Ravioli from the Cookbook of Sabina Welserin

September 26, 2015 at 8:59 pm | Posted in Cooking, Miscellaneous | Leave a comment

Rabiolin (Ravioli) from the cookbook of Sabina Welserin

Das Kochbuch der Sabina Welserin is a manuscript cookbook dated 1553. It contains 205 recipes ranging from simple comfort foods to more elaborate preparations. Many of the recipes appear to be slight variations of one another (there are six versions of apple tart, for instance), while others vary widely from marzipan to bratwurst.

I chose to make chicken ravioli. The English translation, done by Valoise Armstrong is as follows:

To make ravioli

Take spinach and blanch it as if you were making cooked spinach, and chop it small. Take approximately one handful, when it is chopped, cheese or meat from a chicken or capon that was boiled or roasted. Then take twice as much cheese as herb, or of chicken an equal amount, and beat two or three eggs into it and make a good dough, put salt and pepper into it and make a dough with good flour, as if you would make a tart, and when you have made little flat cakes of dough then put a small ball of filling on the edge of the flat cake and form it into a dumpling. And press it together well along the edges and place it in broth and let it cook about as long as for a soft-boiled egg. The meat should be finely chopped and the cheese finely grated.

To begin I roasted a chicken for the meat. When that was completed, I chopped it “finely” until I had about two cups, and put it in a bowl. Next I blanched the spinach. When it had cooled a bit, I squeezed the excess water out of the mass of spinach. While the recipe does not call for this step, previous experience with using cooked spinach in recipes suggested to me that the extra moisture would make my end result too watery. I chopped the spinach and added it to the chicken. There was just slightly under two cups of spinach.

I added the salt and pepper before adding the eggs, as I wanted to test the seasoning. I ended up adding salt twice more, though I think the second time I may have added a bit too much. I added pepper once more. Although I did not use measuring spoons, I would estimate I put in about two teaspoons of salt, and about one and a half of pepper. Then I added the eggs.

For the pasta part, the recipe calls for us to “make a dough with good flour as if you would make a tart.” I was a little uncertain about this when I first read it, as my experience with tart pastry tends to be of the butter and flour variety, which would not hold up well as ravioli dough. However, one of Sabina Welserin’s further recipes for making pastry dough for shaped pies sounds an awful lot like the egg/flour pasta recipes I am used to, so I decided to follow her advice.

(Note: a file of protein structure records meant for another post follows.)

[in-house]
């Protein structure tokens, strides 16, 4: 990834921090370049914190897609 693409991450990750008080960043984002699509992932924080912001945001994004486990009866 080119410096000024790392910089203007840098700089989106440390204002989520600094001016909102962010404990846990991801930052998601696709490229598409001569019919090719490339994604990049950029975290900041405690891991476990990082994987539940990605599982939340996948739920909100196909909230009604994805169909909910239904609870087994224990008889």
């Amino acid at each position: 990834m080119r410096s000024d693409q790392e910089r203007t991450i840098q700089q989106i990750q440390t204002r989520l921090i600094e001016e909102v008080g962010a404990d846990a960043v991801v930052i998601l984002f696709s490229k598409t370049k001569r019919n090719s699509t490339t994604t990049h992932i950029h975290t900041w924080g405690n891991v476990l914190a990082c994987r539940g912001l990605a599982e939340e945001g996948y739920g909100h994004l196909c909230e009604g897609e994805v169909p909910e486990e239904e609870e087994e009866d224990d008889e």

To make a pastry dough for all shaped pies

Take flour, the best that you can get, about two handfuls, depending on how large or small you would have the pie. Put it on the table and with a knife stir in two eggs and a little salt. Put water in a small pan and a piece of fat the size of two good eggs, let it all dissolve together and boil. Afterwards pour it on the flour on the table and make a strong dough and work it well, however you feel is right. If it is summer, one must take meat broth instead of water and in the place of the fat the skimmings from the broth. When the dough is kneaded, then make of it a round ball and draw it out well on the sides with the fingers or with a rolling pin, so that in the middle a raised area remains, then let it chill in the cold. Afterwards shape the dough as I have pointed out to you….

Technically it was fall, and not summer, but I had a meat broth ready and waiting for the raviolis, so I decided to use the summer method. However, the broth had almost no “skimmings” in it. I did still have the pot that I had roasted the chicken in, and that had a considerable amount of fat on the bottom, so I borrowed some of that fat for the broth/fat mixture to spread on the dough.

Once the dough had been made, I used a rolling pin to spread it out thinly. Then I dropped the egg/spinach/chicken mixture and made small “dumplings” out of them.

The cookbook does not give a specific recipe for broth, which is not surprising considering that broth was such a basic recipe that pretty much everyone would have been assumed to know how to make a simple version. The references to broth in other recipes often seem to indicate simply boiling meat in water, sometimes with herbs or other spices thrown in. Lacking clear direction, I chose to make a very simple broth by boiling the chicken carcass that was left after chopping the chicken for the filling. I added an onion, salt, and pepper to the broth.

I cooked the raviolis for about two minutes, roughly the time it takes to soft-boil an egg. And then they were done!


Salting “to taste” is still a skill I am working on. I tend to add too little salt, then a little more, and a little more until it is suddenly too salty and I can’t take it back. (Or at least I can’t when I’m trying to follow a recipe and have already used up all of my limiting agent, in this case the entirety of the spinach.)

Cooking the ravioli in broth rather than plain water was surprisingly tasty. Whether because it was fresh pasta, or simply because the broth is that much better, I found the ravioli dough really picked up the flavors of the chicken broth.


Online English translation by Valois Armstrong, accessed September 15, 2015 http://www.daviddfriedman.com/Medieval/Cookbooks/Sabrina_Welserin.html


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